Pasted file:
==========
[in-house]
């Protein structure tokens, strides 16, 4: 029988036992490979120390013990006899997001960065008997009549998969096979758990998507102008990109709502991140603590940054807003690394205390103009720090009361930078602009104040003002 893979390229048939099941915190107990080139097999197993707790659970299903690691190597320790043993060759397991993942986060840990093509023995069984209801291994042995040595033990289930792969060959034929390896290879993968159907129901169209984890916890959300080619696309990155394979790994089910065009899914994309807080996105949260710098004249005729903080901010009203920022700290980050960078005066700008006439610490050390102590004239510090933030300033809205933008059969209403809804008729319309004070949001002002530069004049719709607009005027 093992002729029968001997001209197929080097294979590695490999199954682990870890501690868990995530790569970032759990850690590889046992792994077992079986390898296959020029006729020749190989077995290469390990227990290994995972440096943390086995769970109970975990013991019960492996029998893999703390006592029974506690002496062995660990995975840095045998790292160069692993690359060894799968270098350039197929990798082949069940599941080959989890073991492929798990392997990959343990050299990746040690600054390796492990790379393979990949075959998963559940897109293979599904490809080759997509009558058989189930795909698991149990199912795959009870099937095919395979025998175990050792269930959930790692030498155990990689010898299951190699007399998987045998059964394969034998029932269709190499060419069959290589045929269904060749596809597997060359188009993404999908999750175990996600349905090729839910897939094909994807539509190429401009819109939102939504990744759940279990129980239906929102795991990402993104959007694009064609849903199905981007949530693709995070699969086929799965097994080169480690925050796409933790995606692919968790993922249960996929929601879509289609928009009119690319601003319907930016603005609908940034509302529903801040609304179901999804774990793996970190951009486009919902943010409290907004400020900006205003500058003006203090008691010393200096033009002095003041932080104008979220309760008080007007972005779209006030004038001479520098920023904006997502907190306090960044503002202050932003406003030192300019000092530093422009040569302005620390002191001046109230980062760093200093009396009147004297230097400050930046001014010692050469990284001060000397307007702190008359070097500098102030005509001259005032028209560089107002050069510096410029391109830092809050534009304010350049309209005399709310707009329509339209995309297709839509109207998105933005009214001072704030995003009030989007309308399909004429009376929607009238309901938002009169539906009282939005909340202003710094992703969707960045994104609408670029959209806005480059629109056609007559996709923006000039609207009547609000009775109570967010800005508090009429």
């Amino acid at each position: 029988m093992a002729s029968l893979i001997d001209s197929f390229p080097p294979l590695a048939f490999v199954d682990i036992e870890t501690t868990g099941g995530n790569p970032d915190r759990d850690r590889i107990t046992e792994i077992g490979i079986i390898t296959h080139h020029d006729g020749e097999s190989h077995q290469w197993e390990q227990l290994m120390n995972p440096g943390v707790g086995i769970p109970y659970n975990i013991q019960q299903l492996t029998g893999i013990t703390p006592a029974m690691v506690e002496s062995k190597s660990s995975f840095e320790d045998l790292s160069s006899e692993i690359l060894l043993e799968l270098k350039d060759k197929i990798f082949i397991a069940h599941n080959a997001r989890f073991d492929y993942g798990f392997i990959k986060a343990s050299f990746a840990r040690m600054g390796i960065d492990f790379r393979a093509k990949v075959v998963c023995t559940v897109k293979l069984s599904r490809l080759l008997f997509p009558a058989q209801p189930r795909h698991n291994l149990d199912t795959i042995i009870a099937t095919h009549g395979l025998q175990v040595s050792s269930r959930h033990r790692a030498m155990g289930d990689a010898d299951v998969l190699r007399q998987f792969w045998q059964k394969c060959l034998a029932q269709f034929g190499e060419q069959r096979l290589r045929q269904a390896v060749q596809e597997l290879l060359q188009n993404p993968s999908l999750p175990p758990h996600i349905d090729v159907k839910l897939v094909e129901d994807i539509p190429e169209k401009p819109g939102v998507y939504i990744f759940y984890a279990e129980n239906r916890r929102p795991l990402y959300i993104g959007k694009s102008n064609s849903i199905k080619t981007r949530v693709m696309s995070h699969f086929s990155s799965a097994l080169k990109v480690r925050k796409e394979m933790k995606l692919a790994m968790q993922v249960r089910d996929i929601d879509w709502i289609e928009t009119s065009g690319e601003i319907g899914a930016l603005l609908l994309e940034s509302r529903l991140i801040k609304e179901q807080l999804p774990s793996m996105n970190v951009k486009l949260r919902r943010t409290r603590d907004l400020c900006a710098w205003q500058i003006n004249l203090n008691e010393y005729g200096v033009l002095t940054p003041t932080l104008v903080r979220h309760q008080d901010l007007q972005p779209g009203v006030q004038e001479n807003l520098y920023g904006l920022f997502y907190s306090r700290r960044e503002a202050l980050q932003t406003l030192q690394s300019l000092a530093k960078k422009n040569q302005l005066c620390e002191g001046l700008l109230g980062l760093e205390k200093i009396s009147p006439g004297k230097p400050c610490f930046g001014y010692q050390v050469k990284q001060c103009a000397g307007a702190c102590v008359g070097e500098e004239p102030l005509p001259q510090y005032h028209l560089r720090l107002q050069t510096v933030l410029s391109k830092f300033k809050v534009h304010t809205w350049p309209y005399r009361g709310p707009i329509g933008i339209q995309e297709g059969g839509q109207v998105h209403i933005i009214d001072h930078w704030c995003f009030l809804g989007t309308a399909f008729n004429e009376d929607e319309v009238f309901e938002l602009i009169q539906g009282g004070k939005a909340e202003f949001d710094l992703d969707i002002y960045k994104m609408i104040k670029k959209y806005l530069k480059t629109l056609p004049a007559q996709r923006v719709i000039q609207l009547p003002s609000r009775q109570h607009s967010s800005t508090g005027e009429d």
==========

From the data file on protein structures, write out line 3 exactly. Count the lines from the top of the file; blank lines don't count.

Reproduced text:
């Amino acid at each position: 029988m093992a002729s029968l893979i001997d001209s197929f390229p080097p294979l590695a048939f490999v199954d682990i036992e870890t501690t868990g099941g995530n790569p970032d915190r759990d850690r590889i107990t046992e792994i077992g490979i079986i390898t296959h080139h020029d006729g020749e097999s190989h077995q290469w197993e390990q227990l290994m120390n995972p440096g943390v707790g086995i769970p109970y659970n975990i013991q019960q299903l492996t029998g893999i013990t703390p006592a029974m690691v506690e002496s062995k190597s660990s995975f840095e320790d045998l790292s160069s006899e692993i690359l060894l043993e799968l270098k350039d060759k197929i990798f082949i397991a069940h599941n080959a997001r989890f073991d492929y993942g798990f392997i990959k986060a343990s050299f990746a840990r040690m600054g390796i960065d492990f790379r393979a093509k990949v075959v998963c023995t559940v897109k293979l069984s599904r490809l080759l008997f997509p009558a058989q209801p189930r795909h698991n291994l149990d199912t795959i042995i009870a099937t095919h009549g395979l025998q175990v040595s050792s269930r959930h033990r790692a030498m155990g289930d990689a010898d299951v998969l190699r007399q998987f792969w045998q059964k394969c060959l034998a029932q269709f034929g190499e060419q069959r096979l290589r045929q269904a390896v060749q596809e597997l290879l060359q188009n993404p993968s999908l999750p175990p758990h996600i349905d090729v159907k839910l897939v094909e129901d994807i539509p190429e169209k401009p819109g939102v998507y939504i990744f759940y984890a279990e129980n239906r916890r929102p795991l990402y959300i993104g959007k694009s102008n064609s849903i199905k080619t981007r949530v693709m696309s995070h699969f086929s990155s799965a097994l080169k990109v480690r925050k796409e394979m933790k995606l692919a790994m968790q993922v249960r089910d996929i929601d879509w709502i289609e928009t009119s065009g690319e601003i319907g899914a930016l603005l609908l994309e940034s509302r529903l991140i801040k609304e179901q807080l999804p774990s793996m996105n970190v951009k486009l949260r919902r943010t409290r603590d907004l400020c900006a710098w205003q500058i003006n004249l203090n008691e010393y005729g200096v033009l002095t940054p003041t932080l104008v903080r979220h309760q008080d901010l007007q972005p779209g009203v006030q004038e001479n807003l520098y920023g904006l920022f997502y907190s306090r700290r960044e503002a202050l980050q932003t406003l030192q690394s300019l000092a530093k960078k422009n040569q302005l005066c620390e002191g001046l700008l109230g980062l760093e205390k200093i009396s009147p006439g004297k230097p400050c610490f930046g001014y010692q050390v050469k990284q001060c103009a000397g307007a702190c102590v008359g070097e500098e004239p102030l005509p001259q510090y005032h028209l560089r720090l107002q050069t510096v933030l410029s391109k830092f300033k809050v534009h304010t809205w350049p309209y005399r009361g709310p707009i329509g933008i339209q995309e297709g059969g839509q109207v998105h209403i933005i009214d001072h930078w704030c995003f009030l809804g989007t309308a399909f008729n004429e009376d929607e319309v009238f309901e938002l602009i009169q539906g009282g004070k939005a909340e202003f949001d710094l992703d969707i002002y960045k994104m609408i104040k670029k959209y806005l530069k480059t629109l056609p004049a007559q996709r923006v719709i000039q609207l009547p003002s609000r009775q109570h607009s967010s800005t508090g005027e009429d």